Income inequality and credit markets
Three empirical regularities have been identified in the financialliterature: bank credit markets operate with collateral, they operate withexcess demand and they coexist with other forms of credit provision. Inthe particular case of less developed countries, the financial structurecomprises the banking industry, the formal non-banking industry andthe informal sector. This paper presents a theoretical model that explainsall three regularities together. According to the model, wealth inequalityin society is the essential factor that explains this dual-dual financialstructure. The model predicts market segmentation: the wealthy and thebanks constitute one market, the less wealthy and formal non-bankingorganizations constitute another and the poorest groups and small lendersconstitute the informal sector; moreover, credit is more expensive inthe latter sectors. As long as wealth inequality remains unchanged, thisfinancial structure will prevail. The public policy implications of the modelare also presented.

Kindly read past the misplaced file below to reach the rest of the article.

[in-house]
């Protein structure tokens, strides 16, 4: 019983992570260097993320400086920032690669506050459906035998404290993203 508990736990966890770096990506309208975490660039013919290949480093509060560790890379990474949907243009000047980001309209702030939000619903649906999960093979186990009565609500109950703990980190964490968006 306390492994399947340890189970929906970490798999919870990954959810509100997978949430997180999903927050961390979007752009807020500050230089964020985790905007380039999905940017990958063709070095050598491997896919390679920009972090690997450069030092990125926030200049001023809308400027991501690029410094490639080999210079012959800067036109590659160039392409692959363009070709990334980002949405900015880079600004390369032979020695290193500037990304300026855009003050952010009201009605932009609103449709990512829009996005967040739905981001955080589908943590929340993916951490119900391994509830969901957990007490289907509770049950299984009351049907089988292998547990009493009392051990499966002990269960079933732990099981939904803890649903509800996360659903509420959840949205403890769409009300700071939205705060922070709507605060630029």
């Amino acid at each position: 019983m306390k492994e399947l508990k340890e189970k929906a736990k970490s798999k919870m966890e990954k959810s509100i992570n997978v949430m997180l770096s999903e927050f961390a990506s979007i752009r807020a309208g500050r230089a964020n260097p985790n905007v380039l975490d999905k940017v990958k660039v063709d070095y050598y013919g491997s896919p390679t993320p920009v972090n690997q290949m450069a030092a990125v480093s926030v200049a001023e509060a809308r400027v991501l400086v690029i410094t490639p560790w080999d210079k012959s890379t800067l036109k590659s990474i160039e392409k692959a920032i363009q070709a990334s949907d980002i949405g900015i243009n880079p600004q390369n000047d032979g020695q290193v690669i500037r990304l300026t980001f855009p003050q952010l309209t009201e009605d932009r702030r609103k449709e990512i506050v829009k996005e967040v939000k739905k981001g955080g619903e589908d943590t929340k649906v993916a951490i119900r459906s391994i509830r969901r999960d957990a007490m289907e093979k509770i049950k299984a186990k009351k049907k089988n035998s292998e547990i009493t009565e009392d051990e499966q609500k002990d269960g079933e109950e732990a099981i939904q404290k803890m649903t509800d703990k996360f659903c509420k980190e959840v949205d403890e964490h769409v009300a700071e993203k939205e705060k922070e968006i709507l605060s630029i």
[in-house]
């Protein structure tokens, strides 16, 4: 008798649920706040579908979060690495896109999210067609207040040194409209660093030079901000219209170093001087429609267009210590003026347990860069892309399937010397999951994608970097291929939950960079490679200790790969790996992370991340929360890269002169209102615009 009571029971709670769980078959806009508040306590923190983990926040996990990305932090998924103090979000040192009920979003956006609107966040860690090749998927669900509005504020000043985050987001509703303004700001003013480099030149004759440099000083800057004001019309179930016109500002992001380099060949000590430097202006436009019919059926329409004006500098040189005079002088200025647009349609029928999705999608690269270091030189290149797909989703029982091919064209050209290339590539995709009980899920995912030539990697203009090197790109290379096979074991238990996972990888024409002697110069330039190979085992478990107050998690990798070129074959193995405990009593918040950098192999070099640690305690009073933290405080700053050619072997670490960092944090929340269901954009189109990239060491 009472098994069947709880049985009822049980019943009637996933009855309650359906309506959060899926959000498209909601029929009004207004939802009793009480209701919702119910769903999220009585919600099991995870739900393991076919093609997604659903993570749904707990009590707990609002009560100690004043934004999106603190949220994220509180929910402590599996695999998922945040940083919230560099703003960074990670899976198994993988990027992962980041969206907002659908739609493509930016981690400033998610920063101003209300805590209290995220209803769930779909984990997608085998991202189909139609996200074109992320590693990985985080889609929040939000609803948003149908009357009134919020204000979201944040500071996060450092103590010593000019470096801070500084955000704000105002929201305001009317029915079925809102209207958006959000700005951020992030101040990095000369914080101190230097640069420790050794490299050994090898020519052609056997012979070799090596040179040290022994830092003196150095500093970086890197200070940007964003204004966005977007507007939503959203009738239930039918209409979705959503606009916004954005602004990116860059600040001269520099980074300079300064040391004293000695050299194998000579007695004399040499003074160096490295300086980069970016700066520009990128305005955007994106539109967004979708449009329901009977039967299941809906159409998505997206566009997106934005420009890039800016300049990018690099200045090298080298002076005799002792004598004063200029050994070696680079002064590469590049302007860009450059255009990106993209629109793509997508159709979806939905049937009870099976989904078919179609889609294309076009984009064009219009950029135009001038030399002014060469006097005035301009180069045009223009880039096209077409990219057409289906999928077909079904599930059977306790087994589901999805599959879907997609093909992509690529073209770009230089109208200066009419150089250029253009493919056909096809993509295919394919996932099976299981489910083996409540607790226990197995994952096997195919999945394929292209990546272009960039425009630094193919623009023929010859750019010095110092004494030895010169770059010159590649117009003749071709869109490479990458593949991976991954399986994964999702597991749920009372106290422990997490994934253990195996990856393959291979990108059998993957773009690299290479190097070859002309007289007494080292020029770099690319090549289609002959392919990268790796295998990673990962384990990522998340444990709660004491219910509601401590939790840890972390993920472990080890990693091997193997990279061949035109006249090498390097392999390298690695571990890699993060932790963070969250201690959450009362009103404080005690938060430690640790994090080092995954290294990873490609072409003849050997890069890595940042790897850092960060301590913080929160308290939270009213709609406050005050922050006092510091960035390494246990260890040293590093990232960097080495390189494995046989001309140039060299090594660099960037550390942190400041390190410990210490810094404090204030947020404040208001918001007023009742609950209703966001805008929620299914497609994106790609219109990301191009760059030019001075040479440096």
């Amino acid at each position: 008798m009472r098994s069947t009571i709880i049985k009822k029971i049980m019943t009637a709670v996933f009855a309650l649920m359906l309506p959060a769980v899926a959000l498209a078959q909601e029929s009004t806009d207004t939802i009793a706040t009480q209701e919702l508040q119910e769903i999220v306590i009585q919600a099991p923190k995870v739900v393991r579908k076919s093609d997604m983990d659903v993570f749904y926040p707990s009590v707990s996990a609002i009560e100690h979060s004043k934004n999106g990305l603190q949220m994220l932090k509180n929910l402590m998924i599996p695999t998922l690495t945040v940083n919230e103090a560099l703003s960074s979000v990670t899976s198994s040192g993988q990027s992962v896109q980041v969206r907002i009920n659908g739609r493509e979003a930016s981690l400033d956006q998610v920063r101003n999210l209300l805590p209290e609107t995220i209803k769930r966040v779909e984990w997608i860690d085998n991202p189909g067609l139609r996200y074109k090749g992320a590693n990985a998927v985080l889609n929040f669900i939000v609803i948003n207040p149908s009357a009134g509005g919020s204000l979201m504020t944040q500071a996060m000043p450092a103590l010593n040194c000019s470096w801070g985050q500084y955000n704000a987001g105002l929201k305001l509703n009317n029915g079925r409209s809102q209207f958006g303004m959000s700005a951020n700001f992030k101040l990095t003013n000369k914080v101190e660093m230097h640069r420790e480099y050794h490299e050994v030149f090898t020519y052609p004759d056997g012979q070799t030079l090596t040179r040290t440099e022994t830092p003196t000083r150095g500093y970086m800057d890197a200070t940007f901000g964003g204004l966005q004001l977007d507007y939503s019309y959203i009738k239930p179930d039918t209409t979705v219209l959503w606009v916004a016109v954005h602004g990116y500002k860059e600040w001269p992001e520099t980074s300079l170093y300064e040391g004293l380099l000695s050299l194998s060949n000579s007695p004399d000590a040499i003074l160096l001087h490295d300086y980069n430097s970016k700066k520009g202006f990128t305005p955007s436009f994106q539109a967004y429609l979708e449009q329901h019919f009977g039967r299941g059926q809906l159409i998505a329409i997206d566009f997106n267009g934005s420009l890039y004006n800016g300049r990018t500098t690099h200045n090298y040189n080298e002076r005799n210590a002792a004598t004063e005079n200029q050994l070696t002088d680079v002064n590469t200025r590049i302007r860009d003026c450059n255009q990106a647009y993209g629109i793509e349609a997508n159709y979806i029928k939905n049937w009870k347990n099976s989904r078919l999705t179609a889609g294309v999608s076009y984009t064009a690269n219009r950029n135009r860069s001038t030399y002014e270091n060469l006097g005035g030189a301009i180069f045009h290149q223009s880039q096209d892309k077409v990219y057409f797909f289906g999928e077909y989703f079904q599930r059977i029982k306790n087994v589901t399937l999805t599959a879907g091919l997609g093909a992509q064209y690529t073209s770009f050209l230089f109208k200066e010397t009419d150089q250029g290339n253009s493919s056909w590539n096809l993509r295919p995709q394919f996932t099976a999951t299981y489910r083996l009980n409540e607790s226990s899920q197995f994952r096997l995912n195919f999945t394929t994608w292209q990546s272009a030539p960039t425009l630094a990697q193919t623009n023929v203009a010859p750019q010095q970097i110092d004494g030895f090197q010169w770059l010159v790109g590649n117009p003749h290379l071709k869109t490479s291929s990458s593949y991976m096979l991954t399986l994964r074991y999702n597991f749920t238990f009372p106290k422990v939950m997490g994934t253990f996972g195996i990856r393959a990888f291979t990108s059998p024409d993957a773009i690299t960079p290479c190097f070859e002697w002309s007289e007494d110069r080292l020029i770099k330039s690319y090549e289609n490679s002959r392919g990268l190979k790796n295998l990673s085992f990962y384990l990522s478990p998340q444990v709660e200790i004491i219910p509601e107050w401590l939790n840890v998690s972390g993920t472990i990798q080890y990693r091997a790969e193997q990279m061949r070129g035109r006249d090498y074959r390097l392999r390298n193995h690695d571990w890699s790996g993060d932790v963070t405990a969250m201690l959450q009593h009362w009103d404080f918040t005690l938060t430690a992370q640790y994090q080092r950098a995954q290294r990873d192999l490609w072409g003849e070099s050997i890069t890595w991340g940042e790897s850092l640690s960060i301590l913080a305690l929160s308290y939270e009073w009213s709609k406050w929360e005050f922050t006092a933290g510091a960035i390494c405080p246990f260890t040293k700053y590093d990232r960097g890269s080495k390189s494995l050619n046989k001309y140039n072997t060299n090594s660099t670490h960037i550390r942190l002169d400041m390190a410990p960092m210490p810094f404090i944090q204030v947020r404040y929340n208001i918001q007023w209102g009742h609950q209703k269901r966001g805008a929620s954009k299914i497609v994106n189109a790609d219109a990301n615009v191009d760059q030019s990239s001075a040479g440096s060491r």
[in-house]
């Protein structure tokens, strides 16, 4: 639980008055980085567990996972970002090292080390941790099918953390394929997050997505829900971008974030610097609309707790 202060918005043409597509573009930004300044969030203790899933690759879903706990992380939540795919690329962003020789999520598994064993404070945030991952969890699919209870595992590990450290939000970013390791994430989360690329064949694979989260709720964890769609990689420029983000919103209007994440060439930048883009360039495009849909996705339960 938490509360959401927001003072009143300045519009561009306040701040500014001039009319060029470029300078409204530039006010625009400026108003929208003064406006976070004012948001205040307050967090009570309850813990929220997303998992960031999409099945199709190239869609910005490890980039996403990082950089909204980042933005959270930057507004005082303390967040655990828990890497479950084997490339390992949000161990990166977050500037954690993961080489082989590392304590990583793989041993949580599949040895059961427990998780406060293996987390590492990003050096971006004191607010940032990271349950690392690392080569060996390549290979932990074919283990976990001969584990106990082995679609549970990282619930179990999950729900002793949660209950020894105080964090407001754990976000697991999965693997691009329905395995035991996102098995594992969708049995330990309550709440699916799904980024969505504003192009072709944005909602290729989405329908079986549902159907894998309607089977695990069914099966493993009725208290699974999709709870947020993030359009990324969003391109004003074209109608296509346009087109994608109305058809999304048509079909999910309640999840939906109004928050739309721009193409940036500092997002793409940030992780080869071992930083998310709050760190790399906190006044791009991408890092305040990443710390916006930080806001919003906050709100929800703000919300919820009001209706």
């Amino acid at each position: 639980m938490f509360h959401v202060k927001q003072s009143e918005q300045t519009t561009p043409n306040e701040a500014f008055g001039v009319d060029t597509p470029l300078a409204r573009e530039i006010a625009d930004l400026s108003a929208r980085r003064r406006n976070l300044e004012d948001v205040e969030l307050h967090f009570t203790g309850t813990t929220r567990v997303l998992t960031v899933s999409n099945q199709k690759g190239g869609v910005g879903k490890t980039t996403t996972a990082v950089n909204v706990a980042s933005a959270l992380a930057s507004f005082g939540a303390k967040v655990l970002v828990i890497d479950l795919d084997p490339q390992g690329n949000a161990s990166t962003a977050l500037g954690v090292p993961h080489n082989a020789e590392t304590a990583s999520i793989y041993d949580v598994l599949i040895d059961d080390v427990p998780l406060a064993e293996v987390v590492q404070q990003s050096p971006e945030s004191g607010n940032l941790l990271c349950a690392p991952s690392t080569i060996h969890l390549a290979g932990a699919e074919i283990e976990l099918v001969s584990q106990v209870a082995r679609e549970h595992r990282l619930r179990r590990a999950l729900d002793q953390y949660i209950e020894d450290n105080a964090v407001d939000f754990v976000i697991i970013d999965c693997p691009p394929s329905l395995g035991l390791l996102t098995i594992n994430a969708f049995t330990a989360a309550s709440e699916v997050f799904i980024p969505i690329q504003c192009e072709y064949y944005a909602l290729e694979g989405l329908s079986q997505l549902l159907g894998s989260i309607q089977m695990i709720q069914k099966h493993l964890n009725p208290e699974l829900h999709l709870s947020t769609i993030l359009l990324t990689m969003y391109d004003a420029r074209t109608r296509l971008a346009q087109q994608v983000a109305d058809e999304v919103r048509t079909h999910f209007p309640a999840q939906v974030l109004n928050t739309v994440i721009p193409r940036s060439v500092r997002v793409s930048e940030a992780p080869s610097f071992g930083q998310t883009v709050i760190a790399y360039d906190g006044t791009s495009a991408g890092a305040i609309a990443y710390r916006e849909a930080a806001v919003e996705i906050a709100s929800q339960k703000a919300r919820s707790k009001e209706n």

INFORMAL SECTOR; BANKS; FINANCIAL INSTITUTIONS; FINANCIAL SERVICES; MARKETS; BANK DEPOSITS; BANKERS' COMMERCIAL CREDITS; INCOME DISTRIBUTION; INCOME; SECTOR INFORMAL; INSTITUCIONES FINANCIERAS; BANCOS; SERVICIOS FINANCIEROS; MERCADOS; CREDITOS COMERCIALES BANCARIOS; DEPOSITOS BANCARIOS; DISTRIBUCION DEL INGRESO; INGRESOS;